by Dipak Chudasama, BDS, MSC, MOrth RCS; and Laurance Jerrold, DDS, JD, ABO

Fiber-reinforced composite archwires offer aesthetics and clinical flexibility

A variety of archwires are available to the clinician, and it can be difficult to decide which archwire has the desired properties for a given clinical situation.1–4 Often, there may be several wires to choose from, each offering similar characteristics. Over the last few years, the most popular archwires available to the clinician were made from either stainless steel (SS), nickel titanium (NiTi), copper nickel titanium, or beta titanium. Although superelastic archwires are the most common initial aligning archwires used, there is actually little published work on the effectiveness of superelastic NiTi wires.5,6

Evidence suggests that NiTi alloys may not be superior as initial aligning wires when compared to traditional SS archwires. In addition, there is some evidence relating superelastic NiTi archwires to a higher incidence of root resorption.7

Dipak Chudasama, BDS, MSC, MOrth RCS Laurance Jerrold, DDS, JD, ABO

Which Wire?

The first dilemma for the orthodontist comes in selecting the appropriate archwire for a given case or stage of treatment from among the numerous types of archwires manufactured by various supply companies. The second problem a clinician faces is that few aesthetic archwire options are available with the desired characteristics for a given stage of treatment.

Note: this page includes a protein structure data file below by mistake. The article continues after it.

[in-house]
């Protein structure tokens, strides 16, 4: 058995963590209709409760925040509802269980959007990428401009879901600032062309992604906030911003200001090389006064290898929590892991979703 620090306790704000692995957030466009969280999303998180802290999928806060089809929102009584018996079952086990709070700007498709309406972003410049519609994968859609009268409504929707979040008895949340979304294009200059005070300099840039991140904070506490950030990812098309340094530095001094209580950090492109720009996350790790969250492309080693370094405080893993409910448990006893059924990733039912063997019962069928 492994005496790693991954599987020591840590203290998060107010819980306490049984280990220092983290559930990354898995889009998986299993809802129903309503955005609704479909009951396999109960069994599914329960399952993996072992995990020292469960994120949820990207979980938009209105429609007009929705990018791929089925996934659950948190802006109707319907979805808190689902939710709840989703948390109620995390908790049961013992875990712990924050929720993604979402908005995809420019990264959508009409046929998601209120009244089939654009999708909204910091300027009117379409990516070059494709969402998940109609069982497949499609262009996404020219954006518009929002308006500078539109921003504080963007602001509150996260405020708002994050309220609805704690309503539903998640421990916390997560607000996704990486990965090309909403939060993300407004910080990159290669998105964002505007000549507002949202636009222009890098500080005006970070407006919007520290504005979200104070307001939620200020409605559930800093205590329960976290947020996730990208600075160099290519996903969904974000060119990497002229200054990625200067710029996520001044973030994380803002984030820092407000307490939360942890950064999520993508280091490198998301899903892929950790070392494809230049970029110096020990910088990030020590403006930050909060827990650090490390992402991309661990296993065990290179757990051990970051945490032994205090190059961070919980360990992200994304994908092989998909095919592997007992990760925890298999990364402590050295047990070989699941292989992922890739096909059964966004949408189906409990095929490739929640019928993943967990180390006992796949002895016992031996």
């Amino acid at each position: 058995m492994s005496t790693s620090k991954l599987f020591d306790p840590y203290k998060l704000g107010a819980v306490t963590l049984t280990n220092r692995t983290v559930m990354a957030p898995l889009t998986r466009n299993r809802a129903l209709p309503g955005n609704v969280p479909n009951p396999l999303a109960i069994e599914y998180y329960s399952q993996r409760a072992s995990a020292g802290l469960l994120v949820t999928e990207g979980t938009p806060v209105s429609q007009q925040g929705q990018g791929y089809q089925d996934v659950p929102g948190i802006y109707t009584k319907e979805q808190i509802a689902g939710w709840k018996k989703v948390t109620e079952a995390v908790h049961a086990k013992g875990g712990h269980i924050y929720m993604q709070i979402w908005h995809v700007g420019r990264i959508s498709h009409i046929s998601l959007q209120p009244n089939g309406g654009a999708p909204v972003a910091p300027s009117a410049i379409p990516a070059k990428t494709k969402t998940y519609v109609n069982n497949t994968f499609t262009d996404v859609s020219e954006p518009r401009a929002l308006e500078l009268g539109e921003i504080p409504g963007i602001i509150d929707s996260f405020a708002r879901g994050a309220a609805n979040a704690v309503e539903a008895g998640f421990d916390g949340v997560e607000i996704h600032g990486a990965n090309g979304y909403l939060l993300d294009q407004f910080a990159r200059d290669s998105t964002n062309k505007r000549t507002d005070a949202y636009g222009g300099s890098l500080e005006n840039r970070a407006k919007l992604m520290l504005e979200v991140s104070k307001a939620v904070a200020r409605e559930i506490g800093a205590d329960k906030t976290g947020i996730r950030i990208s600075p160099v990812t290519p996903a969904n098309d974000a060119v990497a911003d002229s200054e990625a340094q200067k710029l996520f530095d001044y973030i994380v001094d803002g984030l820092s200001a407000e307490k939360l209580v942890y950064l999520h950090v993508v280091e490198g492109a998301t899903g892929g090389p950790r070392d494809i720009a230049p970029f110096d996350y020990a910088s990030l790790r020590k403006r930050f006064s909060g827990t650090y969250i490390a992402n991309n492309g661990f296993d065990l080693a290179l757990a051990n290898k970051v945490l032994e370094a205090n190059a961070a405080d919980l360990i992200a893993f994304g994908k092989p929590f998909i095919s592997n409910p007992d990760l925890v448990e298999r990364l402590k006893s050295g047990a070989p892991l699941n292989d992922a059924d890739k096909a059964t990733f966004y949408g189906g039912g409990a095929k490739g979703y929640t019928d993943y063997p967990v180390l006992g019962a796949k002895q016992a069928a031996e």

Composite Wires

In an attempt to improve orthodontic treatment, companies have developed translucent, fiber-reinforced composite wires that are not only highly aesthetic, but also have mechanical properties comparable to those of orthodontic metal wires. Using fiber-reinforced composite technology allows the practitioner to now choose an aesthetic wire based on the ability to adjust the strength and stiffness of the wire simply by modifying the reinforcing glass fiber and plastic (dental composite) resin. Preliminary mechanical testing of fiber-reinforced composite wires in dry and wet (mouth-like) conditions indicate that they perform similarly to orthodontic metal wires.

A case showing reduction of an Irregularity index of 4 in 4 months of treatment with an 0.018 BioMers wire.

These new wires present both the practitioner and the patient with greater options. From the practitioner’s perspective, there are greater choices based on strength, flexibility, and biomechanical needs; from the patient’s perspective, there are now aesthetic options that are biocompatible.

A case showing reduction of an Irregularity index of 4 in 4 months of treatment with an 0.018 BioMers wire.

Fiber-reinforced composites have been developed as aesthetic and metal-free alternatives for various dental materials, including prosthetic bridges and crowns, periodontal splints, and orthodontic retainers.8–10

A case showing the start of treatment and space creation using an open coil spring with an 0.018 BioMers wire.